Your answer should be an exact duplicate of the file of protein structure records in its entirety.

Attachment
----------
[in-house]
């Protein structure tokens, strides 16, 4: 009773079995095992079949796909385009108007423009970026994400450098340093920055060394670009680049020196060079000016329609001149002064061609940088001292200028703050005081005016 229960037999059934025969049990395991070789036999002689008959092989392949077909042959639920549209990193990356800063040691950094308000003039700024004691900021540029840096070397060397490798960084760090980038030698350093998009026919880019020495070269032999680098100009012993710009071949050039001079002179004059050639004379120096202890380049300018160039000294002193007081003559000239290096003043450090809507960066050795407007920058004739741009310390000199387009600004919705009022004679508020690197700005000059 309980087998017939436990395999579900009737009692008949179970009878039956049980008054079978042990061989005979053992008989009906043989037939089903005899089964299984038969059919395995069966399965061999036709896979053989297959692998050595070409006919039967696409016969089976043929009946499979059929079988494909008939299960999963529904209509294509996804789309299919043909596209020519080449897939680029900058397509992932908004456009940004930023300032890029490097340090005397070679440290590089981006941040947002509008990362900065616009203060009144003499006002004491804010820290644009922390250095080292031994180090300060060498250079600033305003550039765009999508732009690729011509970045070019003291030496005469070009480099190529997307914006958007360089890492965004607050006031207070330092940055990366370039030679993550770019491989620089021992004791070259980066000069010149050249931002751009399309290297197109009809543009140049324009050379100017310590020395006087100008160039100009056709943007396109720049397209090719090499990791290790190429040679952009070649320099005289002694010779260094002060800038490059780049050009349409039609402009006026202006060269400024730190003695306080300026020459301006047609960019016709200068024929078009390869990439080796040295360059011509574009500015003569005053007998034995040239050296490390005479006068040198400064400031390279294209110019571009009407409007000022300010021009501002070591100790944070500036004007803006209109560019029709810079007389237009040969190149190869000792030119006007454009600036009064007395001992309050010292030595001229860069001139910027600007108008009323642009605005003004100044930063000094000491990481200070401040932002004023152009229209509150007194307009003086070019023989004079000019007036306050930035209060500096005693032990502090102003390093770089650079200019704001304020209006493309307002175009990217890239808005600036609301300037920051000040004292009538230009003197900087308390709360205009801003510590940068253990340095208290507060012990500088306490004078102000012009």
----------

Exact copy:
[in-house]
């Protein structure tokens, strides 16, 4: 009773079995095992079949796909385009108007423009970026994400450098340093920055060394670009680049020196060079000016329609001149002064061609940088001292200028703050005081005016 229960037999059934025969049990395991070789036999002689008959092989392949077909042959639920549209990193990356800063040691950094308000003039700024004691900021540029840096070397060397490798960084760090980038030698350093998009026919880019020495070269032999680098100009012993710009071949050039001079002179004059050639004379120096202890380049300018160039000294002193007081003559000239290096003043450090809507960066050795407007920058004739741009310390000199387009600004919705009022004679508020690197700005000059 309980087998017939436990395999579900009737009692008949179970009878039956049980008054079978042990061989005979053992008989009906043989037939089903005899089964299984038969059919395995069966399965061999036709896979053989297959692998050595070409006919039967696409016969089976043929009946499979059929079988494909008939299960999963529904209509294509996804789309299919043909596209020519080449897939680029900058397509992932908004456009940004930023300032890029490097340090005397070679440290590089981006941040947002509008990362900065616009203060009144003499006002004491804010820290644009922390250095080292031994180090300060060498250079600033305003550039765009999508732009690729011509970045070019003291030496005469070009480099190529997307914006958007360089890492965004607050006031207070330092940055990366370039030679993550770019491989620089021992004791070259980066000069010149050249931002751009399309290297197109009809543009140049324009050379100017310590020395006087100008160039100009056709943007396109720049397209090719090499990791290790190429040679952009070649320099005289002694010779260094002060800038490059780049050009349409039609402009006026202006060269400024730190003695306080300026020459301006047609960019016709200068024929078009390869990439080796040295360059011509574009500015003569005053007998034995040239050296490390005479006068040198400064400031390279294209110019571009009407409007000022300010021009501002070591100790944070500036004007803006209109560019029709810079007389237009040969190149190869000792030119006007454009600036009064007395001992309050010292030595001229860069001139910027600007108008009323642009605005003004100044930063000094000491990481200070401040932002004023152009229209509150007194307009003086070019023989004079000019007036306050930035209060500096005693032990502090102003390093770089650079200019704001304020209006493309307002175009990217890239808005600036609301300037920051000040004292009538230009003197900087308390709360205009801003510590940068253990340095208290507060012990500088306490004078102000012009």